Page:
Reactive nitrogen and oxygen species are implicated in the damage of ischemic tissue that is reperfused. One important pathway may involve xanthine oxidase. Xanthine oxidase uses xanthine, a product of ATP degradation in ischemic tissue, to produce superoxide and hydrogen peroxide. Superoxide reacts rapidly with nitric oxide to form peroxynitrite, a powerful oxidant. Another potential source of reactive nitrogen species is the myeloperoxidase-hydrogen peroxide-nitrite system of activated phagocytes. We demonstrate that peroxynitrite and myeloperoxidase nitrate xanthine in vitro. Through 13C NMR spectroscopy, UV/visible spectroscopy, and mass spectrometry, the major product was identified as 8-nitroxanthine. Xanthine nitration by peroxynitrite was optimal at neutral pH and was markedly stimulated by physiological concentrations of bicarbonate. Xanthine nitration by myeloperoxidase required hydrogen peroxide and nitrite. However, it was independent of chloride ion and little affected by scavengers of hypochlorous acid, suggesting that the reactive agent is a nitrogen dioxide-like species. 8-Nitroxanthine was generated by a low, steady flux of peroxynitrite, and also by the myeloperoxidase-hydrogen peroxide-nitrite system of activated human neutrophils, suggesting that the reactions may be physiologically relevant. 8-Nitroxanthine may exert biological effects because it markedly increased the production of superoxide by the xanthine oxidase-xanthine system. Our observations suggest a mechanism for the enhanced formation of superoxide in reperfused tissue, which might increase the production of peroxynitrite and 8-nitroxanthine. Generation of 8-nitroxanthine by peroxynitrite and myeloperoxidase could represent a positive feedback mechanism that enhances further the production of both reactive oxygen and nitrogen species in ischemic tissue that is reperfused.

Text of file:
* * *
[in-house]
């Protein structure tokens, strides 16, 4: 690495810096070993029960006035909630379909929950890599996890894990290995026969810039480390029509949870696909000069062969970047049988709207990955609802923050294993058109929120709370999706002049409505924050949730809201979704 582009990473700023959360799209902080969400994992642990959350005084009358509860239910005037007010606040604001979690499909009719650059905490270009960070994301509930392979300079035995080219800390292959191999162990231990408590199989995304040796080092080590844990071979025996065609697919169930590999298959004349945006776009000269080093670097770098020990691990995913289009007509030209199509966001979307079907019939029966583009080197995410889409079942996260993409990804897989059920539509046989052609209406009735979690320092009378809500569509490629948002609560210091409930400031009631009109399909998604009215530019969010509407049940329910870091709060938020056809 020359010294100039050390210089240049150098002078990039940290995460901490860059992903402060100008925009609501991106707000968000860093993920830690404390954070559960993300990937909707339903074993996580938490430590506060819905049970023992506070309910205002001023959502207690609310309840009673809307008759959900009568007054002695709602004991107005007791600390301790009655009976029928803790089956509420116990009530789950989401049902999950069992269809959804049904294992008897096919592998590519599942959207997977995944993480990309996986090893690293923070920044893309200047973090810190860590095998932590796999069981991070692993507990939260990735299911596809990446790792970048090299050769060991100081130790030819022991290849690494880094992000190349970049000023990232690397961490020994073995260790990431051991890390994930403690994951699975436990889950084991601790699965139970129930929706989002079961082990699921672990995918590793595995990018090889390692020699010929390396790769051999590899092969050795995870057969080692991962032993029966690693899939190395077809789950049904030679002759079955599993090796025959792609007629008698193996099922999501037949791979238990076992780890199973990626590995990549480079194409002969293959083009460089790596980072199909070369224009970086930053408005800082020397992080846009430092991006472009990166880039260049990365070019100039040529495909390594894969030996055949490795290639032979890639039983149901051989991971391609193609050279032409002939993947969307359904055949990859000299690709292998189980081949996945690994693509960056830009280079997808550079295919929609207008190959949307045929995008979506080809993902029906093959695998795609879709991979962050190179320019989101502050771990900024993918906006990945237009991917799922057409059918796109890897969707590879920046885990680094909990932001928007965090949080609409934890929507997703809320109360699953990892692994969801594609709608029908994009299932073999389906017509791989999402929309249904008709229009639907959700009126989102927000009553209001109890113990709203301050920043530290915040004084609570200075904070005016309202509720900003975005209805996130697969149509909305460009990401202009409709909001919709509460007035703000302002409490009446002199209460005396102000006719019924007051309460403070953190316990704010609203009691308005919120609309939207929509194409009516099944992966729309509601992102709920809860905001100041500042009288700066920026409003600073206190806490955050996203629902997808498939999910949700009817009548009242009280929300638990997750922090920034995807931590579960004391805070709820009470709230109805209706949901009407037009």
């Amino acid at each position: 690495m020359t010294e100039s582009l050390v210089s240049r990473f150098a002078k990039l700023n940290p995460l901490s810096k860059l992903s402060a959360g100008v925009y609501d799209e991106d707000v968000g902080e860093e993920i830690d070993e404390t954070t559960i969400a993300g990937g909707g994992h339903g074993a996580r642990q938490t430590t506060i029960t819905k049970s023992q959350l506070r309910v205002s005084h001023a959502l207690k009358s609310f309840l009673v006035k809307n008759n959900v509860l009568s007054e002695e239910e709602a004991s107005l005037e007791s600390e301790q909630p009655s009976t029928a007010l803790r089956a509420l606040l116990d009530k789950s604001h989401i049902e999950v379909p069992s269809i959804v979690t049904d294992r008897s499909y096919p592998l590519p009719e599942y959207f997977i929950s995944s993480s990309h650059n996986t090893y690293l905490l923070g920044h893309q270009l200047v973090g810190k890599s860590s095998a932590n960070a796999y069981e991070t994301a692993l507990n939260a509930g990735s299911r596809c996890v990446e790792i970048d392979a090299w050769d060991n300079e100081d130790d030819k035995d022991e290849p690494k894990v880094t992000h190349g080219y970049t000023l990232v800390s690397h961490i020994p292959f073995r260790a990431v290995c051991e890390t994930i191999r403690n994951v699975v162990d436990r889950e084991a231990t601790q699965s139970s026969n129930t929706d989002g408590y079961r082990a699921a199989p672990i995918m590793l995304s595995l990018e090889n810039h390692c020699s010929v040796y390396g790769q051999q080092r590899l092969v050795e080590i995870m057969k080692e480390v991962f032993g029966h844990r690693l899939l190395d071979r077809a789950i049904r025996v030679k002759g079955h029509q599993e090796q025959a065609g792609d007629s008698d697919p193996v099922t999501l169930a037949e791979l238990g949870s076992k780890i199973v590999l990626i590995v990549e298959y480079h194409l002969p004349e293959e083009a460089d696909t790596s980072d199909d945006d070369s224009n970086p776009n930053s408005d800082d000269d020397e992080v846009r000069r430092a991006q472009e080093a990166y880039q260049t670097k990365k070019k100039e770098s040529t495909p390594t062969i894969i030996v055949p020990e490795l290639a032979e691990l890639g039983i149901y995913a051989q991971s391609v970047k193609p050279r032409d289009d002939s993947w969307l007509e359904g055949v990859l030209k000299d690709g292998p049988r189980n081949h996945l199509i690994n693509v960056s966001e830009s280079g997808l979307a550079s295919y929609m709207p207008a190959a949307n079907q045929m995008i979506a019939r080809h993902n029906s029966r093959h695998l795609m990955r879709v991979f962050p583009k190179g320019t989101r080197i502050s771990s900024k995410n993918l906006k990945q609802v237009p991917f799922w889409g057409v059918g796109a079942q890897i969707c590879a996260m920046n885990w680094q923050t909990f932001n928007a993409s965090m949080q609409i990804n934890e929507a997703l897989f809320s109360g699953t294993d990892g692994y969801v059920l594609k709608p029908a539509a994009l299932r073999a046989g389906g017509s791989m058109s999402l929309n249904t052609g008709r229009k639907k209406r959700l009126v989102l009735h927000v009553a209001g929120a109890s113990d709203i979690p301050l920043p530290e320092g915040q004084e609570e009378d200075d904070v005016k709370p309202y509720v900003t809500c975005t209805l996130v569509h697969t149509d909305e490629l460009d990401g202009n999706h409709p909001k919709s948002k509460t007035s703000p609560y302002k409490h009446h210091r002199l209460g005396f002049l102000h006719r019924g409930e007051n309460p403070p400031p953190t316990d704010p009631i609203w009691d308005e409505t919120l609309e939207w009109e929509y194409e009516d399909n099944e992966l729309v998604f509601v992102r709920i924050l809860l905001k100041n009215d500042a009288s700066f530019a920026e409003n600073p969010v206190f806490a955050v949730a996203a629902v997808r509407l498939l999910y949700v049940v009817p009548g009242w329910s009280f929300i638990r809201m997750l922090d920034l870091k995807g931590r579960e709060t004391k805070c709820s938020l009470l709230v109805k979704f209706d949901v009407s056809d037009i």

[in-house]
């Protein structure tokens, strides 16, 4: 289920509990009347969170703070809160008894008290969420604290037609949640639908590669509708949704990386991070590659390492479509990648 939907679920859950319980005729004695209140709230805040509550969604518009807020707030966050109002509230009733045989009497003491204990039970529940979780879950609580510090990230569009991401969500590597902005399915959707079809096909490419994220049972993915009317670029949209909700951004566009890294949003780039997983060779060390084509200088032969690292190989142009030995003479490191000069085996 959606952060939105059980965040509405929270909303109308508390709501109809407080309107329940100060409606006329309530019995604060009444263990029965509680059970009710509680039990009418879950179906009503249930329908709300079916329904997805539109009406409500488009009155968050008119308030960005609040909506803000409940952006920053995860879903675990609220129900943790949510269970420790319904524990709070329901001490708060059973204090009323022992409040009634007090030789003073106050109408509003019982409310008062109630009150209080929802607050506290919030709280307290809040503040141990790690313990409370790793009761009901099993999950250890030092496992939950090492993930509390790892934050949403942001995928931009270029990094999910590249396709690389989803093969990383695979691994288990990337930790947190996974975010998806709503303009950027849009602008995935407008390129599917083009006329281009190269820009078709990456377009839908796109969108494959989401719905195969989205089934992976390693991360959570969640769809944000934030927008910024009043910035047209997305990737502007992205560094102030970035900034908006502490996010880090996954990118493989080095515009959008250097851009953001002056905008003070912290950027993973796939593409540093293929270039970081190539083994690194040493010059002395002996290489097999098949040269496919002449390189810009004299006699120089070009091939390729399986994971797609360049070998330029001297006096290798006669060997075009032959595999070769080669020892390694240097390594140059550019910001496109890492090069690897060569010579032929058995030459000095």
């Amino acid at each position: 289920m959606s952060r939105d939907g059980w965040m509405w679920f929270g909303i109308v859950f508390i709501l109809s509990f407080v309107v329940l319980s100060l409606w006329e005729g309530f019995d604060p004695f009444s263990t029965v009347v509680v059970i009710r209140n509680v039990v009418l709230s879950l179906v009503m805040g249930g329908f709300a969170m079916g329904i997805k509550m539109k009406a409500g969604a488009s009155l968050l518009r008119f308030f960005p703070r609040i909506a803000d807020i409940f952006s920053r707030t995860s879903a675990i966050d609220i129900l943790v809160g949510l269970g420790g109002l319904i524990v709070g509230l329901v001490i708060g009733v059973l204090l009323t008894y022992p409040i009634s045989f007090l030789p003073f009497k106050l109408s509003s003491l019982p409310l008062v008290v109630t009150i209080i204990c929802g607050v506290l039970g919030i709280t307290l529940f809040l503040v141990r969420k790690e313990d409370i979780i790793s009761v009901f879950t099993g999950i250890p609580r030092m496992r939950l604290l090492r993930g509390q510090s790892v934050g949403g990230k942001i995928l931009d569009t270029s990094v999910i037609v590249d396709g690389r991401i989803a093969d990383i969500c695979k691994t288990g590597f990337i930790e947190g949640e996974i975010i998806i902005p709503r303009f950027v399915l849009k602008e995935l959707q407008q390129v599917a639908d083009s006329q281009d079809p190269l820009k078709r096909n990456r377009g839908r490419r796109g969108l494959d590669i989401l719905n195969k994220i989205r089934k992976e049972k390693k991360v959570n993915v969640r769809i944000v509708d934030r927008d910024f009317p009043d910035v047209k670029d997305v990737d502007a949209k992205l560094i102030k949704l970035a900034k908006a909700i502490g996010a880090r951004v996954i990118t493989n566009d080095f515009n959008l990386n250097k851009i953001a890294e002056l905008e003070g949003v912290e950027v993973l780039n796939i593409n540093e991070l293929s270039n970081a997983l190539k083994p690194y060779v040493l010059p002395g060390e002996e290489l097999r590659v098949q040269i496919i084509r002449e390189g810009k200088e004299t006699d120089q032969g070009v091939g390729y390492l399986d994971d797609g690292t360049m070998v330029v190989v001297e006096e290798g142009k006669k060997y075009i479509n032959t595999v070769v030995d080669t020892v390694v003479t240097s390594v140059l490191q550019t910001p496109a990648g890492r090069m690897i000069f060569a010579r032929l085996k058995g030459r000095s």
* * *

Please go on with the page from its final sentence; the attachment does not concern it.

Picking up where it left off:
Bibliographical noteFunding Information:
We thank S.Y. Kassim for help with the xanthine oxidase studies. NMR experiments were performed at the High Resolution NMR Facility, Department of Chemistry, Washington University. Mass spectrometry experiments were performed at the Washington University School of Medicine Mass Spectrometry Resource. This work was supported by grants from the National Institutes of Health (AG19309, AG021191, HL64344, and RR00954). J.P.H. was supported by a Biophysics Training Grant from the National Institutes of Health.
- Hydrogen peroxide
- Ischemia-reperfusion injury
- Nitric oxide